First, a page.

Physicians: There is an old riddle that goes as follows: “You see a rich doctor, a poor doctor, and Santa Clause standing on a street corner. They all look down at the same time and see a $20 bill. Who gets it? The answer wittingly states, “The rich doctor, because everyone knows that Santa Clause and poor doctors don’t exist.” Pretty funny when you think about it, but it clearly states the perception on doctors and their income. It seems that there is a sizable portion of the population resent the physician’s income. I am sure a considerable amount of surgeons, specialists, and medical entrepreneurs make sizable incomes, but one needs to put in perspective the amount of investment and sacrifice a physician makes to become licensed. The average physician puts in 12 years of education with undergraduate, medical school, internship, and residency. The average physician will graduate with a student loan balance in excess of $275,000 (which is incidentally more than most mortgages). Physicians sacrifice many years and begin their careers worth huge debt. The earn their respectable incomes. We are already seeing a trend where medical school enrollment is declining and in certain areas of the country, a shortage of primary care physicians. In addition, the Obama administration is launching an increase to government branched employees, linked to the IRS to audit doctors, for the sole purpose or recovering “over payments.” The last report I have read estimates that between 3-4% of physicians commit Medicare fraud. However, on recovery audits, they will demand over five times that amount returned. The federal employee costs to the taxpayers may be higher than the actual recovery. Now, our government plans to punish the other 96% of physicians, by making the documentation and paper trail so extensive, doctors will lose actual time in patient care, or be force to hire otherwise unnecessary staff to help with the documentation.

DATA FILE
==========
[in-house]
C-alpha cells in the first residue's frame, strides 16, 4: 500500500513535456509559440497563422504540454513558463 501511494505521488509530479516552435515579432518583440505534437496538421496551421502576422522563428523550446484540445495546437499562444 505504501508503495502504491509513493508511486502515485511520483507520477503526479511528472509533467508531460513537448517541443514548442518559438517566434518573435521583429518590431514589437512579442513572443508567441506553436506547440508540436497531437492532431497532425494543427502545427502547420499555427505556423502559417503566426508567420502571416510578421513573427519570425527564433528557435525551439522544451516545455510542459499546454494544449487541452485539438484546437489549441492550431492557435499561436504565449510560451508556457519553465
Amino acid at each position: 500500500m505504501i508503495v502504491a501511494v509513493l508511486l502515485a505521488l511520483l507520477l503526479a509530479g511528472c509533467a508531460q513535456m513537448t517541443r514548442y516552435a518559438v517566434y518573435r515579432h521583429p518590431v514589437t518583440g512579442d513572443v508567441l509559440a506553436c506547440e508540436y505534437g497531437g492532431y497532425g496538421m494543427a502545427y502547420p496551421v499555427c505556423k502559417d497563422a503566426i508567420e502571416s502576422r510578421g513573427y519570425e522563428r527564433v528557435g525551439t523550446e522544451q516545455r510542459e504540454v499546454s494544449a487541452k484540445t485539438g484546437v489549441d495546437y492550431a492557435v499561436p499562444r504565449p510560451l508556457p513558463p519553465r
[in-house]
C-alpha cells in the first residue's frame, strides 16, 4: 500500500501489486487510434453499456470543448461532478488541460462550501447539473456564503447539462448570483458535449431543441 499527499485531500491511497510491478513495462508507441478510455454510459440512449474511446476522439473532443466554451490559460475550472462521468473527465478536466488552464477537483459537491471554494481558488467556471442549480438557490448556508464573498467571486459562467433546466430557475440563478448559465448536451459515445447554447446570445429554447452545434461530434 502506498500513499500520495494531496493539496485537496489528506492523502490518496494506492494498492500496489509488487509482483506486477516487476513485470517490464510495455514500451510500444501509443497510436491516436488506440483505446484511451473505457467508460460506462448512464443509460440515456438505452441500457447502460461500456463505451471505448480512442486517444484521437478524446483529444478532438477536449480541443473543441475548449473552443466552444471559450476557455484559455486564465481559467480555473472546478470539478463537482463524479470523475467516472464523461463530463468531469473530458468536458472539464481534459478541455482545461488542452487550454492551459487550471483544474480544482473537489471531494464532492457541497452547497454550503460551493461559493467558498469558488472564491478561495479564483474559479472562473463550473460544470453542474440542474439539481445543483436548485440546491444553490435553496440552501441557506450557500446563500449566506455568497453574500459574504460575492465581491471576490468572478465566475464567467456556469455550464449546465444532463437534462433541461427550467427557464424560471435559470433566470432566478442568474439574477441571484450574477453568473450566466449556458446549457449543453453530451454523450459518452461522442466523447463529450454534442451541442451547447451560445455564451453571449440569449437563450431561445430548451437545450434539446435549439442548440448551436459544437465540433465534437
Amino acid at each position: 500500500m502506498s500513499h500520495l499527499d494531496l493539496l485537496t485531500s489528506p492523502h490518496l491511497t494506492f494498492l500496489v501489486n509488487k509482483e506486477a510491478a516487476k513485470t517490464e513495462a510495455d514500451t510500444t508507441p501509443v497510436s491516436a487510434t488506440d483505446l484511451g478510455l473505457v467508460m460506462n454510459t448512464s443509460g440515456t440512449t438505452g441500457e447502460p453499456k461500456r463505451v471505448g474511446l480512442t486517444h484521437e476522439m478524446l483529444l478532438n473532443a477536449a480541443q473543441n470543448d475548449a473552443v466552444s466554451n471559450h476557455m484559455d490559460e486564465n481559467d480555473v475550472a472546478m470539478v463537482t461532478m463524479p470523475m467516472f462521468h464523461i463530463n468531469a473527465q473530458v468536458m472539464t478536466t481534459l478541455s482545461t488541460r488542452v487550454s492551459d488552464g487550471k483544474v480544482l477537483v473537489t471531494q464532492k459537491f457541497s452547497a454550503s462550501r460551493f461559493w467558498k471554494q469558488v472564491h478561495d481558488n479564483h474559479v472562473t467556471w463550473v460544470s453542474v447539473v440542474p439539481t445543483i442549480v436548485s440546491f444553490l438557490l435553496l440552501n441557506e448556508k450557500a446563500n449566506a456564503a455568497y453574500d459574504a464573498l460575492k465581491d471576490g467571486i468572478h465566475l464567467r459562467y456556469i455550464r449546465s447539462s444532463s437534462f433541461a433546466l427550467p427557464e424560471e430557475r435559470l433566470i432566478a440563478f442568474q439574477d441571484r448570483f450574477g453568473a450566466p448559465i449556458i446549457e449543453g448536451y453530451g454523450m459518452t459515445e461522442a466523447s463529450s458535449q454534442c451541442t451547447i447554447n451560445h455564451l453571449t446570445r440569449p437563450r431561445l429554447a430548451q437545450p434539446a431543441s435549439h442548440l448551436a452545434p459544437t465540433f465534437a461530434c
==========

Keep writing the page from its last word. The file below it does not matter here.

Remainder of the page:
On the other hand, doctors are under the gun to document and be very careful on how they give patients financial breaks when circumstances warrant it. We often are grateful for a physician that portrays warmth and compassion. Many caregivers will work with patients on financial concerns, albeit on a limited basis. Doctors must establish financial limitation, a need for care, a diagnosis, terms and plan of treatment. If a doctor (or healthcare establishment) fails on any of these, they may be accused of multiple fees (which is illegal). Recently I had a patient come in without of state insurance through which I was not networked. Our staff couldn’t reach a representative of the insurance that date. The patient was sure that they had coverage, however they were not aware of the provisions in their plan. We later discovered that the patient only had in network coverage for chiropractic, but with a huge co-pay. The patient expressed concern over costs, so we were able to offer special consideration to the patient that was half our original fee and less than the in network co-pay. However, the patient believed there was an agenda to the terms of care. I explained that they could terminate care immediately if they were not satisfied. They were not appeased by this and refused to the terms of care. I was forced to charge the patient my customary fees. In turn, they angrily called me greedy, evil, etc. Physicians are increasingly faced with the quandary of keeping a positive image while being forced to charge their patients greater out-of-pocket expense. Most conscientious physicians will attempt to work with patients if they have the control to make that an option. Many physicians associate in corporate healthcare systems. They do not have the authority to compromise their fees. Those that do, must be wary of the cost of maintaining practice. I bring this to light because there is a “front-line” we face in the healthcare delivery system. We must pick our battles together as doctor and patient. Until then, the only winners are the health insurance industry, big pharma, and the legislators that protect them.